Letter to My Daughter by Maya Angelou

1 Feb
After recently reading Maya Angelou’s Hallelujah! The Welcome Table, I had a hankering for more of her. I almost feel like I have a personal relationship with her, like she’s my soul sister or surrogate grandmother. I’ve been reading and re-reading Maya Angelou’s words since I was a young teenager, and she just speaks to me. Because she’s a memoirist, she’s got a way of speaking to the secret parts of you – the parts that secretly think horrible, mean things, that make bad choices just because you feel insecure, that believe you can always change your life for the better. It’s a unique combination of comforting snark and optimistic love. She never says she’s got it all figured out, but she’s always dedicated to trying.

I picked this up in my Powell’s book raid post-Christmas with my gift card, and I have to say I don’t have the tasteful version I used for the image in this review. Mine has loud colors and is a little jarring, but it doesn’t matter; Angelou’s words inside are always smooth and calming. Letter to My Daughter is a collection of essays, with some poetry thrown in, aimed at guiding a woman during her various journeys through life. They’re a combination of advice, lessons learned, and anecdotes that illustrate how Angelou came to have such an accomplished and varied life. This quotation perfectly sums up the purpose of the book:

I gave birth to one child, a son, but I have thousands of daughters. You are Black and White, Jewish and Muslim, Asian, Spanish-speaking, Native American and Aleut. You are fat and thin and pretty and plain, gay and straight, educated and unlettered, and I am speaking to you all. Here is my offering to you.

As a devotee of Angelou’s, I was familiar with a couple of the essays in the book. “Mother’s Long View” I recognized from her cookbook Hallelujah! The Welcome Table – it’s an ode to her mother’s red beans and rice, as well as a meditation on how important her independence was to her as a young woman. I think Angelou excels when she’s using an anecdote from her life to expand on her point; for example, “Accident, Coincidence, or Answered Prayer” is a horrifying account of abuse she suffered at the hands of a boyfriend, and how a series of coincidences led to her survival. Her story of a trip to Morocco as part of the European tour of Porgy and Bess is a window into culture clash and being open to new experiences (and further cemented my hatred of raisins). “Senegal” is a retelling of a visit she made to a friend in Senegal, and how her pride and rush to judgement caused her an acre of embarrassment. I could read stories like these over and over again, letting her humor and dignity lead me to examine my own life.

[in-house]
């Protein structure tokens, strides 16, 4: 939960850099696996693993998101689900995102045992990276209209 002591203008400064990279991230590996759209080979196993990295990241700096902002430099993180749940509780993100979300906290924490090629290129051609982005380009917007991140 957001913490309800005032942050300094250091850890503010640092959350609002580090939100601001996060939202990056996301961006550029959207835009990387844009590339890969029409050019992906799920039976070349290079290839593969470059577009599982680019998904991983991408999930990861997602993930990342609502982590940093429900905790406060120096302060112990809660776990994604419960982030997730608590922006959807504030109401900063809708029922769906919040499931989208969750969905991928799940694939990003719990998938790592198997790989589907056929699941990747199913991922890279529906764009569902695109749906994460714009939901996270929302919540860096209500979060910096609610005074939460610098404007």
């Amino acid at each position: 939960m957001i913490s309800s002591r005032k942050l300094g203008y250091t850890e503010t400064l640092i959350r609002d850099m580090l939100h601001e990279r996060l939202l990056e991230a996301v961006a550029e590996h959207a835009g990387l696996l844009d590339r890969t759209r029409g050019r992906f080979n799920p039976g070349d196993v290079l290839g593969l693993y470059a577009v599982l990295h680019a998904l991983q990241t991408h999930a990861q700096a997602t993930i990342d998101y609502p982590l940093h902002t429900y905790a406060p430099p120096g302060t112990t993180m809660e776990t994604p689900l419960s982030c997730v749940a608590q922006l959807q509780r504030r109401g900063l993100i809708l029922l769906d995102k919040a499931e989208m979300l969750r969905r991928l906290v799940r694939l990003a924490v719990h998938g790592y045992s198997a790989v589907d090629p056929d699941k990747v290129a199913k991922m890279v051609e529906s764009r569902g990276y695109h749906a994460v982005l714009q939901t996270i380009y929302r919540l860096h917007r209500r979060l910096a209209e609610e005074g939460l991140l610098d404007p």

Other parts weren’t as effective on me – I can’t say that I’ve ever really connected to poetry, and at other times her persuasion failed to work on me. In “Vulgarity” Angelou discusses some entertainers’ predilection to use crude or biting humor to get a laugh, and how she feels by participating in it, we are “brought low by sharing in the obscenity.” I happen to love crude humor and coarseness, and I feel like anytime I can enjoy a laugh that isn’t the result or cause of hurting somebody, it’s a good thing. I guess I have a much more lenient view of what is acceptable humor. Overall though, I connected with many, many more essays than not, and Letter to My Daughter is a fine addition to my Angelou oeuvre, something I’ll revisit to glean advice and solace from.

And because I can, here’s a short clip of her talking about parenting. I long for her to tell me I’m “quite every all of that.” She cracks me up.

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6 Responses to “Letter to My Daughter by Maya Angelou”

  1. mjspringett February 1, 2012 at 11:46 am #

    Wonderful review, thanks MJ

  2. Rebecca February 1, 2012 at 8:47 pm #

    I’ve never read Maya Angelou, and despite the hype, I never thought I was missing anything until I read your review. I can’t say I’m going to rush out and buy one of her books, but maybe I’ll find one in the library.

    Her phrase that her great-granddaughter was “quite every all of that” sounded like something my Big Mama would say.

    • Amanda February 2, 2012 at 7:43 am #

      I love your Big Mama! I’d love to hear your thoughts if you did try her – I don’t know, it’s so personal for me that it’s hard to step back. I just know how much her writing means to me. If you were going to start, I’d give the first volume of her autobiography a try, I Know Why the Caged Bird Sings.

  3. nymeth February 2, 2012 at 4:40 am #

    I love the sound of this. What you say about her use of the personal to illustrate wider points reminds me of the book of essays by Audre Lorde I’ve just finished. I’ve never read Maya Angelou, but I need to remedy that.

    • Amanda February 2, 2012 at 7:46 am #

      Ooh, I’d never heard of Audre Lorde, but I’ve just done a little browsing of her Wikipedia page and she sounds fascinating. I’ll have to give her a try.

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